S O N G XV.

Tune, Tweed Side

I.

HOW gaily at first we begin
Our lives in this uncertain state?
We shine like the delightful sun,
That gives light to both small and great.
We ardently hasten to climb,
Scarce feeling, yet still we ascend,
And rise upon the hill of time,
Expecting great pleasure to find.

II.

How sweet the first ideas are,
That wander and pass through our minds?
How fully each joy we possess,
And flourish like flow'rs in their prime?
How pleasant is the Book of Fate,
Till once that we it understand?
We find partial hope is our lot,
That often did fancy command:

III.

But when that our fortune is known,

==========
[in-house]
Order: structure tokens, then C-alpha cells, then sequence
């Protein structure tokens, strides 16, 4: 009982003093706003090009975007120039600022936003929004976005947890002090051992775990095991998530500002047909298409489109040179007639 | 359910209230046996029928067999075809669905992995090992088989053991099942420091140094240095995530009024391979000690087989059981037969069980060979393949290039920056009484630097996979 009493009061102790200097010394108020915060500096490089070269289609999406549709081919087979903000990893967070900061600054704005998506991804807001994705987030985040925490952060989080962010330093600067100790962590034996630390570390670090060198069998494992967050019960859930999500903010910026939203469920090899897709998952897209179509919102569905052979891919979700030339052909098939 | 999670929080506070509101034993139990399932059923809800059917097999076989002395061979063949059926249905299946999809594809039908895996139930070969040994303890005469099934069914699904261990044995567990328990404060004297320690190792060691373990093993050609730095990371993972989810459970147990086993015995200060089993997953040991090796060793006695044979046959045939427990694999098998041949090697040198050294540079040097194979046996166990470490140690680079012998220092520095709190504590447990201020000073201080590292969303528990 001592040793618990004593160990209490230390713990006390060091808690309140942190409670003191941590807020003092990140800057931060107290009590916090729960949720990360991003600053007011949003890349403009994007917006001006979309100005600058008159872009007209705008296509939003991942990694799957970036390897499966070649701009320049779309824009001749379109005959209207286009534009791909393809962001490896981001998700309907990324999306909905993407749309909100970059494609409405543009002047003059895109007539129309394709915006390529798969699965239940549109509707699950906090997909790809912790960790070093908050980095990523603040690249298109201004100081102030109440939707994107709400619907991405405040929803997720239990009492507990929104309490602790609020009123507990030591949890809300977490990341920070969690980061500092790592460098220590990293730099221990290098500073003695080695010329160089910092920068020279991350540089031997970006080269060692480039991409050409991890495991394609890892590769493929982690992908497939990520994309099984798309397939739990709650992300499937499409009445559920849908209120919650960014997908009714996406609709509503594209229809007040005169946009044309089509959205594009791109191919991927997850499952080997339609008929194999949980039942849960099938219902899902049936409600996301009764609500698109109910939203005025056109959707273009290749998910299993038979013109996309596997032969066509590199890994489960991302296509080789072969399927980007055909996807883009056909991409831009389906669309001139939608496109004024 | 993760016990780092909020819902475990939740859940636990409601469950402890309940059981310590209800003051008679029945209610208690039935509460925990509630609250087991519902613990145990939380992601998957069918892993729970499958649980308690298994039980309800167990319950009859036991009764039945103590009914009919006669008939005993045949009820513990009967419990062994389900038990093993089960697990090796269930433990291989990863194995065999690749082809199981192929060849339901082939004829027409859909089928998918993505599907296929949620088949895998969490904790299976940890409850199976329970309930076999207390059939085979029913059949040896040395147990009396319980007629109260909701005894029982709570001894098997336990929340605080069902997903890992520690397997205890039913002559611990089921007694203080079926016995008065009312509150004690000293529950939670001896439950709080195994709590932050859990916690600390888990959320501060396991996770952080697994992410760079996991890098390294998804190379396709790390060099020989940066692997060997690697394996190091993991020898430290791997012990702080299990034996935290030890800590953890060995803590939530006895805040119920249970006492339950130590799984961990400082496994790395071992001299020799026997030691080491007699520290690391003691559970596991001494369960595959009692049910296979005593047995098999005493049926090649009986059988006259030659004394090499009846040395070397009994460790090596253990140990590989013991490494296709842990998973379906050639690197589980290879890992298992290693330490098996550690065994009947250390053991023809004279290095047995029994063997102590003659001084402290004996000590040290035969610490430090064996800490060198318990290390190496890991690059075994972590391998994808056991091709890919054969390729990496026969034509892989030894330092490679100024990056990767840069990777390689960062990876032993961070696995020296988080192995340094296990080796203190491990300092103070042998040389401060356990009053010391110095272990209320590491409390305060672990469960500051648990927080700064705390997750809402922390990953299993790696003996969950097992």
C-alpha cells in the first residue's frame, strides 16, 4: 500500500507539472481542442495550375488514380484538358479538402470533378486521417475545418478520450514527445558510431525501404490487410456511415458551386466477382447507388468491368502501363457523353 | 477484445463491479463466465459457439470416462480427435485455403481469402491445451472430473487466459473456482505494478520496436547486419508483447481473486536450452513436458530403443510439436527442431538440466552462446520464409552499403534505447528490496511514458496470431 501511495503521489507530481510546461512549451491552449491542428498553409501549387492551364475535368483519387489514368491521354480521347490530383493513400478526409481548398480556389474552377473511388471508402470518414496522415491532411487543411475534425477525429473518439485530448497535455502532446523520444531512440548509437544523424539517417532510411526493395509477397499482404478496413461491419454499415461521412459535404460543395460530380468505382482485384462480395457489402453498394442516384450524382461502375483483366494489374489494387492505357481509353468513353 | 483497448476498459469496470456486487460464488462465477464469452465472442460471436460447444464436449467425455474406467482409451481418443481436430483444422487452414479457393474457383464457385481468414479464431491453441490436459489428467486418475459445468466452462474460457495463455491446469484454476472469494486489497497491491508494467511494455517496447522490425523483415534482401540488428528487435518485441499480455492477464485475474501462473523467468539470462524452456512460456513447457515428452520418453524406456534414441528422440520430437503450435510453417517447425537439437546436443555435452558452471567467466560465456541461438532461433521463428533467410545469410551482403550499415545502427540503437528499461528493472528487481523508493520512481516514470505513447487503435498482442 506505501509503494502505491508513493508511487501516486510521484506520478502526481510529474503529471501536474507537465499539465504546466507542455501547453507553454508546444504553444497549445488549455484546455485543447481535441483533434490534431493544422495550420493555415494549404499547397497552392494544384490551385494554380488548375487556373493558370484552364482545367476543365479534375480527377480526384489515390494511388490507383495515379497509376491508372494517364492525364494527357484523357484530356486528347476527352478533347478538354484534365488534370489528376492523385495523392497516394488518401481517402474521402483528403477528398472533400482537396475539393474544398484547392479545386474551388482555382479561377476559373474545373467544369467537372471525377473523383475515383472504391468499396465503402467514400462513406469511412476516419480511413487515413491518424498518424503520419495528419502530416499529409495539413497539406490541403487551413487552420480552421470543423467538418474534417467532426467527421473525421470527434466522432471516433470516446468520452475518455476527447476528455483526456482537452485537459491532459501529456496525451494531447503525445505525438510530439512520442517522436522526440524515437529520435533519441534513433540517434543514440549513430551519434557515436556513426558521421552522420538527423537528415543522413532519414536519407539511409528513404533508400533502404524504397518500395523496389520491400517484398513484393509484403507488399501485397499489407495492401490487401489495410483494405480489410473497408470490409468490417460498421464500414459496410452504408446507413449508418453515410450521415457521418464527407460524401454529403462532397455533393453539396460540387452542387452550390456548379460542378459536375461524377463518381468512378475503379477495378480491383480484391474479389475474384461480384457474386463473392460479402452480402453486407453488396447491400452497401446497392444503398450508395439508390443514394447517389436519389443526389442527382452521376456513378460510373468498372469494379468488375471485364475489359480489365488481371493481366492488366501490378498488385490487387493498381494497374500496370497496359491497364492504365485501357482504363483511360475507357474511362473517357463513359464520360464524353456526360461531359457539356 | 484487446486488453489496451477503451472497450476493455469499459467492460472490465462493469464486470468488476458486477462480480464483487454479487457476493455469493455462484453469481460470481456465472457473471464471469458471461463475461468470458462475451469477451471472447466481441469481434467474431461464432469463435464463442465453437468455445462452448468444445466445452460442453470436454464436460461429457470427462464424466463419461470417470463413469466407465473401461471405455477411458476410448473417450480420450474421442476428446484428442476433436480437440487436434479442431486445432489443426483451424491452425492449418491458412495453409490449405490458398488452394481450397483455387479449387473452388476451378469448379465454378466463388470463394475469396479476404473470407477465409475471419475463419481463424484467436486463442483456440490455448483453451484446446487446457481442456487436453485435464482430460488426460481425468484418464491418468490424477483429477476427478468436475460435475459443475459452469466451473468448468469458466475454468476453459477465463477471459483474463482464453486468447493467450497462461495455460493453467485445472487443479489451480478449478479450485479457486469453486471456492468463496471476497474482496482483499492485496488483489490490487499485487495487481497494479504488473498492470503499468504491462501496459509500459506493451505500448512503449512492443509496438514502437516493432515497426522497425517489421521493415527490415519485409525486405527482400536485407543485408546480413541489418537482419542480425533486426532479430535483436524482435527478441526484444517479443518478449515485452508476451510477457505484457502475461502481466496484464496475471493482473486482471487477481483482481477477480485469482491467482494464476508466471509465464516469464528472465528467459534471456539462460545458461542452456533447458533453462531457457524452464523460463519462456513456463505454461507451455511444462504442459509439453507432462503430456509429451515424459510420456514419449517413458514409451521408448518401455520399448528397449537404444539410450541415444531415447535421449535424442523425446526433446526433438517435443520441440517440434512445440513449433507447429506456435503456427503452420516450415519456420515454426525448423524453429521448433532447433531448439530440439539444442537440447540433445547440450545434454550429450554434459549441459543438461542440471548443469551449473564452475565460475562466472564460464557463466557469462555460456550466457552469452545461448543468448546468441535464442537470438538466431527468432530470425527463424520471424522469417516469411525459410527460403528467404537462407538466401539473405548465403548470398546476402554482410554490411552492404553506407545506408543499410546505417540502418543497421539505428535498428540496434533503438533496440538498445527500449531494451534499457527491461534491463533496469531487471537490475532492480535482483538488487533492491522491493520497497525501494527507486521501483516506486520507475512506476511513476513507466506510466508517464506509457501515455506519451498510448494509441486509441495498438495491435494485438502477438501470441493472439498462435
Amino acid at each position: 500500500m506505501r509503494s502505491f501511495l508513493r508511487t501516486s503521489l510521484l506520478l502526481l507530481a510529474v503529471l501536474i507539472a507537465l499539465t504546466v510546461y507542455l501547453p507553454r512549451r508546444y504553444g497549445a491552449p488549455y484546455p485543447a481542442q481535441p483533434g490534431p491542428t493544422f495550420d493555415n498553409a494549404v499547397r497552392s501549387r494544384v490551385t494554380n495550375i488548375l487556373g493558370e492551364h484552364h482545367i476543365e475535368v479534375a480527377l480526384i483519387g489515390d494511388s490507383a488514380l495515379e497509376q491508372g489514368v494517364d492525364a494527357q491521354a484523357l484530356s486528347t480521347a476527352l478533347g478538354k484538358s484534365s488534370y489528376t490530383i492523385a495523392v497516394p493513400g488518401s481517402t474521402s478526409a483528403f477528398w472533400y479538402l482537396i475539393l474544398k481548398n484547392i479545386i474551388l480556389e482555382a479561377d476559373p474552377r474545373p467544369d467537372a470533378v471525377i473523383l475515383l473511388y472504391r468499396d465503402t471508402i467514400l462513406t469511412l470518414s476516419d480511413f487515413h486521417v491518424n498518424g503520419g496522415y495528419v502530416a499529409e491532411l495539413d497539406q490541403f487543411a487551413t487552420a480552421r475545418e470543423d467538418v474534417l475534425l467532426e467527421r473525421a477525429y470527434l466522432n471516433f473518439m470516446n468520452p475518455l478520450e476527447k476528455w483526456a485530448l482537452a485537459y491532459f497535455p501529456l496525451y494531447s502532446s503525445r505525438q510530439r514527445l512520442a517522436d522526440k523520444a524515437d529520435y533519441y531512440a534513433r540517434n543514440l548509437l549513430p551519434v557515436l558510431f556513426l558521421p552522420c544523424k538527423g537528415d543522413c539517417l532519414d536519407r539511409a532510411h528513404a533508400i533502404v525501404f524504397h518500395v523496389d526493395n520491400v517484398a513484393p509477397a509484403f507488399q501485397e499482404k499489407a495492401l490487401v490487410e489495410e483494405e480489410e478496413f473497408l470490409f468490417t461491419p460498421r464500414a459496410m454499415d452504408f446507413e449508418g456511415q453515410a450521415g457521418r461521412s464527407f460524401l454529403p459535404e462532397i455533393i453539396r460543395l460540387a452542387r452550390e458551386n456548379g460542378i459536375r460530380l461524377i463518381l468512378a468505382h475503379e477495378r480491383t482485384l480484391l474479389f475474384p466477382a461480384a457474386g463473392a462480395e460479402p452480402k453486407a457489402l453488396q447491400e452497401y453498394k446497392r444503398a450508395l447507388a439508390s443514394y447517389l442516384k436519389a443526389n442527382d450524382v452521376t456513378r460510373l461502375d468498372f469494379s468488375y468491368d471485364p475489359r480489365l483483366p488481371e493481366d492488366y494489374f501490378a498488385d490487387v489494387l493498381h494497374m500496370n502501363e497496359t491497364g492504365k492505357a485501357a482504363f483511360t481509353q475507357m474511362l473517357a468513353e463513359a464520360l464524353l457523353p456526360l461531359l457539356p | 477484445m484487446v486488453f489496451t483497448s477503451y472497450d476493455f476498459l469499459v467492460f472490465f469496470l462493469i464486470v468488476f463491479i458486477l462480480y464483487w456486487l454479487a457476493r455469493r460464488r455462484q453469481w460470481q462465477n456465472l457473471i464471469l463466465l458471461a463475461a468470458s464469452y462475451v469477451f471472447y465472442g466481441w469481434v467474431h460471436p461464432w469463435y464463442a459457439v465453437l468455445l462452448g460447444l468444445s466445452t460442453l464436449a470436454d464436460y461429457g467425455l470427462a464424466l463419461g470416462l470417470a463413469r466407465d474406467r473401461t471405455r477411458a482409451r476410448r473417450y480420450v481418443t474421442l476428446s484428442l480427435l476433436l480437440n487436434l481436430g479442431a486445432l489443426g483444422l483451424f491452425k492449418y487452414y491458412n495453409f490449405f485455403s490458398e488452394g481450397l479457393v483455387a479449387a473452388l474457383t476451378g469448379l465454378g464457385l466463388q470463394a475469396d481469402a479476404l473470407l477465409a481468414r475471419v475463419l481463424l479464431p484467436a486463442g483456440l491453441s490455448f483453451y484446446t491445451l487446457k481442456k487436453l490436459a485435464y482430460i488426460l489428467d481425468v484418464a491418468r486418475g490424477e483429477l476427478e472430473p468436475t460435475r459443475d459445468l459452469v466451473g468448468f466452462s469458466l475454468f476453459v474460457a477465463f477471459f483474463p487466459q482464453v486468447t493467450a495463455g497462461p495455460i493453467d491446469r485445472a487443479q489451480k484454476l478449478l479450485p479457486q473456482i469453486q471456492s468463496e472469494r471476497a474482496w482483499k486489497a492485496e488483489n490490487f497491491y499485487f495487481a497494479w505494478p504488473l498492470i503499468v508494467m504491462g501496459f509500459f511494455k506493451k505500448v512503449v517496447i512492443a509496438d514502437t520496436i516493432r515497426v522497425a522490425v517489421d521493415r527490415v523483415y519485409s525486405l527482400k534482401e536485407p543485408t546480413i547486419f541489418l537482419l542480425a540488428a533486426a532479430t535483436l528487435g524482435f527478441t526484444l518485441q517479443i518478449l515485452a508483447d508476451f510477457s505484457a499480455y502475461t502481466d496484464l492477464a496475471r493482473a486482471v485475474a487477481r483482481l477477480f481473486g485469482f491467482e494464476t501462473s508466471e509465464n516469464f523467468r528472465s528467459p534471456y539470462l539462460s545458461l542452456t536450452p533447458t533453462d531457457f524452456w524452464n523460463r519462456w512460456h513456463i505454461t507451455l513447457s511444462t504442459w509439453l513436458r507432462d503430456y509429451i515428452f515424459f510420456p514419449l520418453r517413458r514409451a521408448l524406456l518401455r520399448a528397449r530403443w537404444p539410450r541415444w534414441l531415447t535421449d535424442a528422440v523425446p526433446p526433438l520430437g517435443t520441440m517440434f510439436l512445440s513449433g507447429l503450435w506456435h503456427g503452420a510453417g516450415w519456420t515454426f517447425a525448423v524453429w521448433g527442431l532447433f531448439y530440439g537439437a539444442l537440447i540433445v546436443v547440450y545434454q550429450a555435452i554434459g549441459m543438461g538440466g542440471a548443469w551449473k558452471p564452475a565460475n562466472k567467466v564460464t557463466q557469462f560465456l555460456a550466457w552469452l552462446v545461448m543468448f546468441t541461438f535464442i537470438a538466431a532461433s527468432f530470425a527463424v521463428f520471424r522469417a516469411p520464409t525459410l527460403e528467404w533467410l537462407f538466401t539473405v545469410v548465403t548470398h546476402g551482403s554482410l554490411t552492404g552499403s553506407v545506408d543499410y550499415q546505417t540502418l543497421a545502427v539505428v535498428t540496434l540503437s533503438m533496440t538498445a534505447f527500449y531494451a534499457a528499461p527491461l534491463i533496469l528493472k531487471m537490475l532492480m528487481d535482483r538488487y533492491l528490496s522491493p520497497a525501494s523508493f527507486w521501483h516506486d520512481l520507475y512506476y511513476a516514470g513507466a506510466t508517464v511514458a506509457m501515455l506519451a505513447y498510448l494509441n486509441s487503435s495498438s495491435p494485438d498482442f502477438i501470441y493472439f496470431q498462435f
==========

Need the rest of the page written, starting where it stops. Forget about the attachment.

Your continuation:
Our fond expectation is past;
Some thorns, that were formerly sown,
May rise up and prick us at last:
Those thorns we say do us much harm,
They're sent for to bear us close down;
Our smiles can no more bring a charm;
There's nought in our looks but a frown.

IV.

Such alas! is the fate of the man,
In this world who hopes to be blest;
From object to object he roams,
Yet still's disappointed at last:
The toys that do glance in his eye,
All gay at a distance appear;
But soon as he does them draw nigh,
Like bubbles, they vanish in air!

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